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Corridor supporters say lawsuit needed to make clear choices for voters

There are also two lawsuits currently in court that seek to block the controversial project.

AUGUSTA, Maine — Maine Secretary of State Shenna Bellows said she is confident the wording of this fall’s referendum question on the NECEC Corridor will stand up in court.

On Thursday, State Rep. Chris Caiazzo filed a lawsuit against the Secretary of State, arguing the referendum should be split into three questions instead of one.

Caiazzo, who supports the corridor project, filed the suit in collaboration with Clean Energy Matters, the group created by Central Maine Power to advocate for the corridor. Clean Energy Maine is paying for the lawyers to handle the suit.

The suit argues that Maine law requires referendums with multiple issues to be divided into separate questions. 

The current question, as written by Sec. Bellows, puts all those questions into one:

Do you want to ban the construction of high-impact electric transmission lines in the Upper Kennebec Region and to require the Legislature to approve all other such projects anywhere in Maine, both retroactively to 2020, and to require the Legislature, retroactively to 2014, to approve by a two-thirds vote such projects using public land?"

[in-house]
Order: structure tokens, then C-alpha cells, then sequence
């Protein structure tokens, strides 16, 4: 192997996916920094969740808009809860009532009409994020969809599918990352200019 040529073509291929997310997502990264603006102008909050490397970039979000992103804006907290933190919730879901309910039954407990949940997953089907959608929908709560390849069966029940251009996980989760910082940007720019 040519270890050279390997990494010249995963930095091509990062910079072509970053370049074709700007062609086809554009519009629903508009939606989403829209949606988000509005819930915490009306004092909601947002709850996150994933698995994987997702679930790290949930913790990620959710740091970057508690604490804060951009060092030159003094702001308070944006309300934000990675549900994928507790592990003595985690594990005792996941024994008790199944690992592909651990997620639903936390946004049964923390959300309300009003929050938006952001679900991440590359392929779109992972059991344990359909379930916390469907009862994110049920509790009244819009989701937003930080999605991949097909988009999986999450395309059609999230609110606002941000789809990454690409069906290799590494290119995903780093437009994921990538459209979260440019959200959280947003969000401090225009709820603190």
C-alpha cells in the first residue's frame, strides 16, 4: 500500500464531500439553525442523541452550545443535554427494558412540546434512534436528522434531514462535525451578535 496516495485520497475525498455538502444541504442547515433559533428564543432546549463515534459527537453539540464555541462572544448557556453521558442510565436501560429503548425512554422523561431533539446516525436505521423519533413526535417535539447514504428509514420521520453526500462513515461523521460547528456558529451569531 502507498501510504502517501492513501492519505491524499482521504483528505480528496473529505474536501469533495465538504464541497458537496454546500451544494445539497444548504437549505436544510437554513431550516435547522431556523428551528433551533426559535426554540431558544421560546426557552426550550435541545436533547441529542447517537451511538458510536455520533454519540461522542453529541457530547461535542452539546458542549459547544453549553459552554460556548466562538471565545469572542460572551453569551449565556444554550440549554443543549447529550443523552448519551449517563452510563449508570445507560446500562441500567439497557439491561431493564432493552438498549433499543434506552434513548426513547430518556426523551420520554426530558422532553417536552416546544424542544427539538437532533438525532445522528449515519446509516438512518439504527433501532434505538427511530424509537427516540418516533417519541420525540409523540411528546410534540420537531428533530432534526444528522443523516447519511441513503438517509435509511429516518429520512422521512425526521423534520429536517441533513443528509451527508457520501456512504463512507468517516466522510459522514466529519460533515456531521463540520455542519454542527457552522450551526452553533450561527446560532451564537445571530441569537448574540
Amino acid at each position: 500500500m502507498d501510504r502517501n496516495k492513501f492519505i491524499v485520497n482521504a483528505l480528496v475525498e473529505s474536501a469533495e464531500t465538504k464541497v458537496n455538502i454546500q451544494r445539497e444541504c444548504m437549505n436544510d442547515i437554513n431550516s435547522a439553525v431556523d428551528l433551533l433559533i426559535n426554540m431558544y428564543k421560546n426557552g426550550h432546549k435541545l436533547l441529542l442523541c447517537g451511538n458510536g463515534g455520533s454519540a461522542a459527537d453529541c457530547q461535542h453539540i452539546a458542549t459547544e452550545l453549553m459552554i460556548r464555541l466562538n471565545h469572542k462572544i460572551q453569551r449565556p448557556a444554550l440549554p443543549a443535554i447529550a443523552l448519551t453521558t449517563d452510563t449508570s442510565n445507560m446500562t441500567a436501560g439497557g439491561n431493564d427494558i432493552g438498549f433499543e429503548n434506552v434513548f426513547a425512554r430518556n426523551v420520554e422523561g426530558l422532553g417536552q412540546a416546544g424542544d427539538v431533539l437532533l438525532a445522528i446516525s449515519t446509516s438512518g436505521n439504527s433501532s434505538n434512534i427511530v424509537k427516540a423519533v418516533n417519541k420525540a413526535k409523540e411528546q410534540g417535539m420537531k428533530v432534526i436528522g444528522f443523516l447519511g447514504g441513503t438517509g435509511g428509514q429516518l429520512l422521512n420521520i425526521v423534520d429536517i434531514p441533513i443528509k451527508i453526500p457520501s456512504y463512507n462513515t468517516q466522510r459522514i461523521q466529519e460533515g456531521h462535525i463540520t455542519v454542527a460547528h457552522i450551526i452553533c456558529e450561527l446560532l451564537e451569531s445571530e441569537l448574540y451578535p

But Caiazzo, and Clean Energy Maine, say those issues are distinct changes to state law and need three separate questions:

“This isn’t about whether we should have a citizen referendum,” Caiazzo said. 

“I firmly believe we should have a referendum. It's really about what information is being presented to the people of Maine so they can have the best information possible when they cast their vote.”

The leader of the petition drive that created the referendum, however, said the question, as written, is fine the way it is.

Tom Saviello said Caiazzo and the corridor supporters are simply looking to confuse voters, to help defeat the measure.

“We knew they would try to challenge this, it's not a surprise and just an attempt from them to muddle it up and confuse people and so forth,” Saviello said. “We’re winning, they know we’re winning,” he added.

Secretary Bellows will be defended in the suit by the Attorney General’s office, which she said was consulted as they decided how to word the referendum question.

The corridor proposal is also facing two other, ongoing lawsuits, challenging different permits for the project.